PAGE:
How scratch resistant is your floor?!

Posted by Dennis Yurconis on Feb 26, 2010 in Concrete Knowledge Base, Decorative Concrete Maintenance

Customers often ask how scratch resistant our floors are.  This is really a tough question to answer because to my knowledge there is no laymans measurement for scratch resistance.  I could get into some technical jargon on the measurements a lab uses to indicate scratch and abrasion resistance, but it wouldn’t do any good since there is no basis for comparison.

Instead, let’s focus on reality and expectations.  Part of my job in installing floor finishes is creating a floor that compliments the intended use for the space and the surrounding décor.  The other part is taking into consideration the budget, the volume and types of traffic the floor will see, and the maintenance routine the owners plan to adhere to.   This will ultimately determine what the final finish will be.

At first glance a high gloss floor gives the impression of a clean and well kept space.  But it’s not just an impression, it’s the truth.  Maintaining a floor to a high gloss finish requires a high frequency maintenance program to include daily dust mopping and wet mopping.  A weekly high speed burnish, and a monthly re-application of acrylic floor finish.  This is because no flooring material or coating is durable enough to withstand the abrasion resulting from foot traffic grinding debris into the floor.  Over time, this action creates micro abrasion that dulls the gloss of the surface.  Unless you are a property owner willing to deal with the expense of such a maintenance program, a high gloss option probably isn’t for you.  The end result is money spent on maintenance increasing the cost of the floor in the long term.  As a business owner, we often look at the life cycle cost for any purchase made, and maintenance can be a huge factor in that cost.  Sometimes it makes sense to spend more now, to save even more in the long term.  For example, the 10 year cost for vinyl composition tile (VCT) is approximately $16/sqft as reported by facilities managers, which is 2-3 times the cost of our floors in the same time frame.  And quite frankly, VCT is purely functional and has no decorative appeal.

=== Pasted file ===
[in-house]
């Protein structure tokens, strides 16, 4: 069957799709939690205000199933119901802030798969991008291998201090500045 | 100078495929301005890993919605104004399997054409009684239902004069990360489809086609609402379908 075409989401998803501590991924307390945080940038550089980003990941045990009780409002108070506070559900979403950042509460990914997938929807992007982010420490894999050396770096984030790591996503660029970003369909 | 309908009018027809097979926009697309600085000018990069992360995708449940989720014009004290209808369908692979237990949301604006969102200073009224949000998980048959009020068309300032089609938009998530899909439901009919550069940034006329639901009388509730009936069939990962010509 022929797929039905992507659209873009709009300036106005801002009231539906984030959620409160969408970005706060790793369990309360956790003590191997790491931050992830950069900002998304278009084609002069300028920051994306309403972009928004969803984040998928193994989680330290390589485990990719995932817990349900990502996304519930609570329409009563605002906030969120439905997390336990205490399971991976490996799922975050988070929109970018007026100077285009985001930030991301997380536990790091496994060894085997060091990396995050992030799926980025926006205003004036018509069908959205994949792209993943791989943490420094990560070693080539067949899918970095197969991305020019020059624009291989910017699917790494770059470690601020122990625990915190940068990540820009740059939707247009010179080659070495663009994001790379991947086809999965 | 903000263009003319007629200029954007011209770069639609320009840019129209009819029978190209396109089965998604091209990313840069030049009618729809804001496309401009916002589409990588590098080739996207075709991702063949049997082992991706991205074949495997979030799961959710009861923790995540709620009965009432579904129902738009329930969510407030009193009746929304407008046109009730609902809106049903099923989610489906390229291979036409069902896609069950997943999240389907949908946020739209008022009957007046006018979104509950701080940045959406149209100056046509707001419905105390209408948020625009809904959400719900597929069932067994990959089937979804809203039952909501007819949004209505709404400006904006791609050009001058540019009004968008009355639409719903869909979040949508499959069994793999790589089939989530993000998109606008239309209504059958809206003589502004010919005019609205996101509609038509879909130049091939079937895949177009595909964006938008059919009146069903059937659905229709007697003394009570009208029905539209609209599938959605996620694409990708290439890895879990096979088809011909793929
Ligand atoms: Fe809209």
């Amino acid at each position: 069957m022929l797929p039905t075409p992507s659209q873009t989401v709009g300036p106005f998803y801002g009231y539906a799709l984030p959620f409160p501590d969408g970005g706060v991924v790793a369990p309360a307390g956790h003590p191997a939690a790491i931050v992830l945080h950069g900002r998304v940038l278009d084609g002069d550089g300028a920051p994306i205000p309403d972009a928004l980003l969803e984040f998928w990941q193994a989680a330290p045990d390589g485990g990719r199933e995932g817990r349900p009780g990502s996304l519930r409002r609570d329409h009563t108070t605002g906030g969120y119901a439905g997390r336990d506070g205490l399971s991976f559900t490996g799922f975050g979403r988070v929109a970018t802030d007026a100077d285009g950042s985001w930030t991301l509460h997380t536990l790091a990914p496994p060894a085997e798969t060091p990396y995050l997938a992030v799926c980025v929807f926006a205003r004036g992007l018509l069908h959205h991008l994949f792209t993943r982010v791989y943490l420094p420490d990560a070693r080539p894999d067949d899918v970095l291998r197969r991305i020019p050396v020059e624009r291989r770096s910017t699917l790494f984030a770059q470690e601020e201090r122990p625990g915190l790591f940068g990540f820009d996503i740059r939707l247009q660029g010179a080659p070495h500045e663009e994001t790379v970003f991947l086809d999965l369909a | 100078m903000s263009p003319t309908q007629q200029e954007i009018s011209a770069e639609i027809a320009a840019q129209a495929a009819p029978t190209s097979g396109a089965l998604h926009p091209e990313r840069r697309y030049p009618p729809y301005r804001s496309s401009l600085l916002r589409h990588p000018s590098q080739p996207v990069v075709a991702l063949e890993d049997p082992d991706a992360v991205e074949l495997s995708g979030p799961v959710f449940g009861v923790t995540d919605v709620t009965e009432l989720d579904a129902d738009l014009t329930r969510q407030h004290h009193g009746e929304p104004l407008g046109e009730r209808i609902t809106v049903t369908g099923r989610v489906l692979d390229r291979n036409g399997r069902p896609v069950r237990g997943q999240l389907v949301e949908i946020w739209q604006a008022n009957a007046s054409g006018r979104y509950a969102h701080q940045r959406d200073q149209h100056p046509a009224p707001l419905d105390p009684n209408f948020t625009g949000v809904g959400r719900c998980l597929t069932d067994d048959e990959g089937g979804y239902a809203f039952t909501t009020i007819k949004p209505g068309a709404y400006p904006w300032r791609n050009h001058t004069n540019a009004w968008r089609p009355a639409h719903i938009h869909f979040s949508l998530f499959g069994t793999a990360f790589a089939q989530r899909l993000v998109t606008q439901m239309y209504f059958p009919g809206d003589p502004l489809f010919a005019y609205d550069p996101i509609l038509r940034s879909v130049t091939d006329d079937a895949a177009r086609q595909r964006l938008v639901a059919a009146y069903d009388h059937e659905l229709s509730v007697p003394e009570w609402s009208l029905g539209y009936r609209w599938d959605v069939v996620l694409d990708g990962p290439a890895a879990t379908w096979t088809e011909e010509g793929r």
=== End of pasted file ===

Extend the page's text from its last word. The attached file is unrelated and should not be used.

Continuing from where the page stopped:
Many of our flooring systems require the use of epoxy primers and binders, but seldom ever do we install a floor leaving epoxy as a topcoat.  This is because as durable as epoxy is, it is more prone to abrasion than any other finish.  Our recommended finish of choice you will hear us refer to is a “high wear urethane”.  Urethane chemistry is far superior to epoxy in terms of hardness and chemical resistance, and makes an excellent coating for protecting a floor against stains, scratches, and abrasion.   Regardless, urethanes are still subject to wear as any other material is.

Enter the “high wear urethane”.  High wear urethane is one of the most significant advances in floor coatings in the past several decades.  It’s high wear properties ensure you will not get any micro abrasion or traffic wear patterns, and is extremely scratch resistant.  It is the ultimate in a maintenance free floor finish.  This particular coating is formulated first with a high solids content, unlike the urethanes of yesteryear that have extremely high VOC levels.  As well, this means a thicker product is on the floor once it cures.  Additionally, a micronized aluminum oxide grit is added to the urethane.  This increases the friction coefficient of the coating for added slip resistance and provides body to the coating to inhibit abrasion and scratches.  This means in order for the floor to scratch, a material harder than aluminum oxide must be used, which is not common with ordinary dirt and debris.  This coating however does have a satin finish.  In my opinion, a satin finish lends to a more natural look.  And rest assured a satin finish will never wear into a high gloss floor, where as the opposite is most certainly true.